A Ram 5500 can pull 34k. I cannot find an off-the-shelf trailer that weighs that much so we can find a new truck to use. A Ram 3500 Laramie (2nd highest trim) with a loadout that can tow 14,000 is $81,775. A Jayco Eagle fifth wheel is 11,000lbs, sleeps 8, and runs about $95k on the lot. Total cost, $176k. More features, roughly $24k cheaper.
Unless you absolutely positively cannot get a trailer, there is no reason to choose this.
I’m a skeptic too, but, this can go a lot of places that a 35+ foot Jayco can’t.
The only real argument to get one of these is if you want a lot of luxury in a compact space. Need compact size, get a Sprinter. Need luxury, get a fifth-wheel.
I just don’t see there being much of a market inside those two circles.
I can’t imagine driving this in remotely windy conditions.
I guess if you’re moderately wealthy retired Boomers who spend the summer (or winter) at the same private campground and already have a flatbed truck use case like a farm this could make sense. I mean, I’d love to have one, but I’m pretty sure I’d blow that kind of money on a fast car or lake house before choosing one of these hulking wonderful things.
Is a Ram 5500 actually any larger than say, a Grand Wagoneer L? Serious not serious question.
Yes, crew cab long bed trucks are much longer than SUVs, and chassis cabs are longer still.
You can spec a 5500 with a 200+” wheelbase, which is a full 6 feet longer than the Jeep.
A feeble attempt at irony. I live in an area where the tiniest people drive the largest possible vehicles to Starbucks each day and it never ceases to amaze and disgust me.
Could an Isuzu NPR or NQR be made to work? Either the single cab and/or the crew cab?
Possibly, the cab maybe too tall though.
This is the worst of all worlds. Plz stop.
It is an extremely cool camper, but I’m curious if there is any market for this thing. I doubt those who own a medium duty work truck want to use it for road trips. I’m also confident very few people want to buy a medium duty work truck to tote their camper. Will anyone actually buy this thing?
There will be. Some people have used chassis-cab trucks for campers in the past. A small market can still be profitable.
I can see how the essentially load-bearing floor/wall design could allow for this camper to be removed from the truck and set on a suitable structural platform or perimeter support at a campsite. So you could, conceivably (at further cost and complexity…), have a camper you could drive cross country as well as set down at a seasonal site (assuming they allowed something unusual like that) or a privately owned site (more $$$…) and then drive the truck around separately. There’s probably a market for that, but it’s going to be small.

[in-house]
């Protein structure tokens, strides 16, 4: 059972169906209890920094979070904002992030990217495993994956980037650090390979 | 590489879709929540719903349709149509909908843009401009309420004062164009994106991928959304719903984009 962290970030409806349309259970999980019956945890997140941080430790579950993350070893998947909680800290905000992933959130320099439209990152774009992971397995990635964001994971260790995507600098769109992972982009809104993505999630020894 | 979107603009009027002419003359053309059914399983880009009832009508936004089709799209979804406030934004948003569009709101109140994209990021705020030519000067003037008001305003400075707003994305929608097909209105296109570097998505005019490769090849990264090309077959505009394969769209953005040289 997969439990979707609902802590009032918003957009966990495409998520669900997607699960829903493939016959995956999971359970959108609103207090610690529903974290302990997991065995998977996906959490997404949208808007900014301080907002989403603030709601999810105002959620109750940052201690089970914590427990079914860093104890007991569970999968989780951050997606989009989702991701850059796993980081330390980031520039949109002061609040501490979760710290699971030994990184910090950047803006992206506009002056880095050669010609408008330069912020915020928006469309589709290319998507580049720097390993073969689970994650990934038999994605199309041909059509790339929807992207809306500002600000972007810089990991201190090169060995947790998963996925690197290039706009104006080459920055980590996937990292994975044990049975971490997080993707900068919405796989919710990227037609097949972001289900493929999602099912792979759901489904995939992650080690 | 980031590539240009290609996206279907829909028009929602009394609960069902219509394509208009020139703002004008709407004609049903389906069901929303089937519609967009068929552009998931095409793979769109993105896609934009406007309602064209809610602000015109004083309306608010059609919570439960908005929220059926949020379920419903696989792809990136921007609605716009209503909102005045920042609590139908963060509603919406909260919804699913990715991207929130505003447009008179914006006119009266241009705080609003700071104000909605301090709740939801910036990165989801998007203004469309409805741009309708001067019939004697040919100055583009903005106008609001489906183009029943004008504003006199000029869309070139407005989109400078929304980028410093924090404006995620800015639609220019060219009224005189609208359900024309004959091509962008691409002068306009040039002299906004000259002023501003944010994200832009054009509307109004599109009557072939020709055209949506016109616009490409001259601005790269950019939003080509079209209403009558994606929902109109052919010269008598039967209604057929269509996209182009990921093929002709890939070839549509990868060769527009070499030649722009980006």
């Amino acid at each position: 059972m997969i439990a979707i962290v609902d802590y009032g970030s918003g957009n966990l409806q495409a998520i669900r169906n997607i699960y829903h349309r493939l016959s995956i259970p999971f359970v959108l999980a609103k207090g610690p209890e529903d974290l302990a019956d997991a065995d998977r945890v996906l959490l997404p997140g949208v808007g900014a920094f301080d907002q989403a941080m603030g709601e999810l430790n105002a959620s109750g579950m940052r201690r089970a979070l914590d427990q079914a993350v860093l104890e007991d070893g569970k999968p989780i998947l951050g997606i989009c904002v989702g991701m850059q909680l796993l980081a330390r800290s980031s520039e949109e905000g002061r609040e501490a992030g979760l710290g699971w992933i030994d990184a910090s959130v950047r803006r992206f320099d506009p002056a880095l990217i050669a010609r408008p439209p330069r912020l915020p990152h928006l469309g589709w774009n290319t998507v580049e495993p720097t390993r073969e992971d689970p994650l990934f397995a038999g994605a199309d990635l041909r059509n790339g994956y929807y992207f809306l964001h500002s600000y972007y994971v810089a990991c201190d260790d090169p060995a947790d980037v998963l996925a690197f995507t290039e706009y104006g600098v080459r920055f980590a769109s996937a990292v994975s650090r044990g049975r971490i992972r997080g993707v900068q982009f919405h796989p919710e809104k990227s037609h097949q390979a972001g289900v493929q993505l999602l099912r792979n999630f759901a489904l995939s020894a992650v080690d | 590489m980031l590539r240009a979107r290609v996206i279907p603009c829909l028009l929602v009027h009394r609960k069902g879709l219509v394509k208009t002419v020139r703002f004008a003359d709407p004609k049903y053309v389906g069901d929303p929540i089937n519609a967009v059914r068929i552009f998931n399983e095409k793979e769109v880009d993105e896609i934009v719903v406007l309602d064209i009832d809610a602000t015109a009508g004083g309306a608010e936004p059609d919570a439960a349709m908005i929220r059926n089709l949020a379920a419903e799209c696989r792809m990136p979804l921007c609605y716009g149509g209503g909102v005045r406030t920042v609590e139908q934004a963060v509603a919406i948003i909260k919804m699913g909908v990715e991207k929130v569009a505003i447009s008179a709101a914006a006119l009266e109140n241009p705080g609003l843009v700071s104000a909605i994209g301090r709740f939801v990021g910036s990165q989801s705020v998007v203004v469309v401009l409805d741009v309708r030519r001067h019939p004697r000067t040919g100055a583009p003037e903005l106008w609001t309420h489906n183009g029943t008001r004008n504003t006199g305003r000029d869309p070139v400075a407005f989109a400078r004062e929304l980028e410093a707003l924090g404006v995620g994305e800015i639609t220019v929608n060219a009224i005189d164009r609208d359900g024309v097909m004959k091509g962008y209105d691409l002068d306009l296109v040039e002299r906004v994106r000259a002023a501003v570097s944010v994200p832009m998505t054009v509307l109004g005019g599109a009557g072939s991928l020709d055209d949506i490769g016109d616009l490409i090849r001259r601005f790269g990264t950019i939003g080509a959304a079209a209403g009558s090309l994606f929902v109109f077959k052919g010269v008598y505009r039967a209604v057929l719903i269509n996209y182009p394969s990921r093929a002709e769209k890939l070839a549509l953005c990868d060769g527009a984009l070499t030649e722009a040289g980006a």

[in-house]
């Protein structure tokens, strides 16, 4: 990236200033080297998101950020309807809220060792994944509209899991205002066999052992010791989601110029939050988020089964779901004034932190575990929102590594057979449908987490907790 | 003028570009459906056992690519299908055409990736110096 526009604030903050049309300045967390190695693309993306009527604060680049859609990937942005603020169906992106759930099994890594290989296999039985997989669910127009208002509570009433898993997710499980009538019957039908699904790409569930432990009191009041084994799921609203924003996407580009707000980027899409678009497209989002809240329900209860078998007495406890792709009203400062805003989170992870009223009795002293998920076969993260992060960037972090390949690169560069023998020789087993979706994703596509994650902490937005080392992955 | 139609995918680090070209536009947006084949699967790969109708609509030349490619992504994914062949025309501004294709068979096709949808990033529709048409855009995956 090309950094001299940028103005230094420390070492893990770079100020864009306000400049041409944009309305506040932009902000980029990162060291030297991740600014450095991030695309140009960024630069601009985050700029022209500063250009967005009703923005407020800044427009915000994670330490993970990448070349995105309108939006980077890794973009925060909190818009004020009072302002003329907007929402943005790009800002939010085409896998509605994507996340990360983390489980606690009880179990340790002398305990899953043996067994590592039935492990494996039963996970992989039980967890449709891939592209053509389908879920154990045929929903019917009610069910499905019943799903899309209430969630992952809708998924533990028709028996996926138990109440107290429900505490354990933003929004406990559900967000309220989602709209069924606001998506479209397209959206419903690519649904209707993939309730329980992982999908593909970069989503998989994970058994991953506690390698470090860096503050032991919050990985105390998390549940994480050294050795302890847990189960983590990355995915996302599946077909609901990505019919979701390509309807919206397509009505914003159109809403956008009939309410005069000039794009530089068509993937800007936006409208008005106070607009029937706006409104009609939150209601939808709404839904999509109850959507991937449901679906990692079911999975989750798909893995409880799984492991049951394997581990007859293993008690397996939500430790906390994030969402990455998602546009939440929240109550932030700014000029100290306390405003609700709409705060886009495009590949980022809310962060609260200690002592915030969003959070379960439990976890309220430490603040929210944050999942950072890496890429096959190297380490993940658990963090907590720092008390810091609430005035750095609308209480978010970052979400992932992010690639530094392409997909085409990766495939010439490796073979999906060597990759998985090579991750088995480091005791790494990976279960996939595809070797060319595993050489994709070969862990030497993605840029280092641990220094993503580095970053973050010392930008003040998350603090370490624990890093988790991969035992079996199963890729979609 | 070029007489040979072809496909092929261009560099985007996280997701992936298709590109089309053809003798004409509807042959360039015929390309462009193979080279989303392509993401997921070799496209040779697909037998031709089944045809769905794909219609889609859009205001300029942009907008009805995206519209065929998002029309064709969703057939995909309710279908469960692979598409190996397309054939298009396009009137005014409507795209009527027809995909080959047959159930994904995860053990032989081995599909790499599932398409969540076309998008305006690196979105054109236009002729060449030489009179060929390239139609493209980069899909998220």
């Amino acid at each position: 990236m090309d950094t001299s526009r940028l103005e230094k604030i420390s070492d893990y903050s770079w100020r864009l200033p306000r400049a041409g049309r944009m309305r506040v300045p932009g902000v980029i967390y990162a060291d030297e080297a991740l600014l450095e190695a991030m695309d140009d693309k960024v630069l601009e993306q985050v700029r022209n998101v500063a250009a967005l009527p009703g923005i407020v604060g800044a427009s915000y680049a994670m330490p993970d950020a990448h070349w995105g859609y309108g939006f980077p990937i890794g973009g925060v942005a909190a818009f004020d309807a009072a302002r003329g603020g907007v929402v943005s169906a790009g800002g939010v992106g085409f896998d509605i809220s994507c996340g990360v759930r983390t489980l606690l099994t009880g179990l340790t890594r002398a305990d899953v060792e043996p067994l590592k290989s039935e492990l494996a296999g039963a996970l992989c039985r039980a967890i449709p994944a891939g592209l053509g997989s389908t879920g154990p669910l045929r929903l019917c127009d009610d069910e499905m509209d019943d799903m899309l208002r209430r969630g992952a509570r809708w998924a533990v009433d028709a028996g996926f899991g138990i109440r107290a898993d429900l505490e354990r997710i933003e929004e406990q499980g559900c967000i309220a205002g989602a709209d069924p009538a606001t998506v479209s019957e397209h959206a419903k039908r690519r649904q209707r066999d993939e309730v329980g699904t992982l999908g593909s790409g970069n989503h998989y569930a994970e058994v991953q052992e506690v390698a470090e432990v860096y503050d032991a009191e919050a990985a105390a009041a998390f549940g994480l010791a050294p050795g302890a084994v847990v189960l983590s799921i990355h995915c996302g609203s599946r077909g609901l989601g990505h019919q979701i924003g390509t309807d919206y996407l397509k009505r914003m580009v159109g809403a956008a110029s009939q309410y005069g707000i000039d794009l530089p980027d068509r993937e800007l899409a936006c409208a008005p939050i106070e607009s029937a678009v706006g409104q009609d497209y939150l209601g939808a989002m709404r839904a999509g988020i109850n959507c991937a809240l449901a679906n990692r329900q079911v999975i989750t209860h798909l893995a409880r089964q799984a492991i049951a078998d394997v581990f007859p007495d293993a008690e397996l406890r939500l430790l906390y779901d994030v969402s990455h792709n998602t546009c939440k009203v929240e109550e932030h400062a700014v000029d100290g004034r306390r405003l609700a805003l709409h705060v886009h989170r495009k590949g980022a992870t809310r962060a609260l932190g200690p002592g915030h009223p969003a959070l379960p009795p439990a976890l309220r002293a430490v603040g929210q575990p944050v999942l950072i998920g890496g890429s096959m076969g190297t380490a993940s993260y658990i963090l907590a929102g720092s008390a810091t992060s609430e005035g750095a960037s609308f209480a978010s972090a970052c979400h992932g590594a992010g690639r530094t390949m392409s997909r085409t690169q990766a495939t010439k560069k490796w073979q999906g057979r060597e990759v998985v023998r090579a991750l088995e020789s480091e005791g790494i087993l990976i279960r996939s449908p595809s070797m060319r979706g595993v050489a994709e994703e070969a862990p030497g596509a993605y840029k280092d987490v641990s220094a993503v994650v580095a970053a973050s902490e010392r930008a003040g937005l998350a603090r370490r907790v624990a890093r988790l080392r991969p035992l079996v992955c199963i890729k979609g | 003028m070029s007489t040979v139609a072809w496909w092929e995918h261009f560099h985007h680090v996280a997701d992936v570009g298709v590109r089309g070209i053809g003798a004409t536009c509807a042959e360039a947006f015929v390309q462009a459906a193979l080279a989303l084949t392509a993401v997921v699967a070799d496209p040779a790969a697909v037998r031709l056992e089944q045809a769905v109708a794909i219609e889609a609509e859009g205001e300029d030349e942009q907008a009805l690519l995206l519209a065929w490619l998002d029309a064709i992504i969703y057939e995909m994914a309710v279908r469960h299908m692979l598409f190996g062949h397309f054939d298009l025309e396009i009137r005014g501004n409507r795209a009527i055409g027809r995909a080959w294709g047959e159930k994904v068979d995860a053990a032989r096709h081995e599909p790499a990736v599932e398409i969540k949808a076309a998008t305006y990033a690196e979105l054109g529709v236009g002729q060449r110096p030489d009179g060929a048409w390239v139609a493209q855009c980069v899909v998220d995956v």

Most people will just go with a super-C and dinghy-tow a small car or SUV.
This is weird. Aside from the crew cab, this is a lot like what the RV industry calls a “Super (class) C” except there’s no opening from the driving compartment to the living space. And I’m guessing that there’s no such thing as a “cutaway cab” with 4 doors.
I’m glad there are people who can afford these, but I ain’t one.
Oh that’s a very good point! I’m trying to figure out who this is for, aside from people who already have a 550/5500 truck. Otherwise, just get a Super C?
A million slides and an all wood frame just sounds like a terrible idea to me. The proper choice for a 4door pickup based RV is the Bengal Tiger.
oooh that is pretty cool
Right? You can spec the truck out however you want too and they work with Ford, GM, and Ram. It’s probably slightly too small for my needs, but its really well thought out and perfect for serious off road use.
People who have a big trailer, maybe a trailer for a racing or off-road vehicle, and do not want the mess and stink (said lovingly) of a toy hauler trailer.
As I’ve mentioned in these pages before, every RV is a compromise.
Yeah, to me the appeal of the truck campers is having a useable vehicle when you aren’t camping.
A 5500 flatbed truck is not really very useable; even a 3500 dually is a Cadillac by comparison.
Super cool to basically be the ultimate expression of a camper style, but pretty limited in the real world I’d say.
It sits on a service body. You can still use it similar to a pickup bed.
Sorry, I meant “useable” as in “daily-driveable”. No one I can think of is going to want to drive a 5500 flatbed around town.
You underestimate Santa Clarita dads wanting to drive the biggest vehicle in the Home Goods parking lot
Here in Houston, land of cheap gas, people with DD the shit out of that thing. Also it can easily tow a boat or an SXS and then you have a base camp, a hunting rig and a go to town vehicle- or boat. There is an absolute use case for this thing.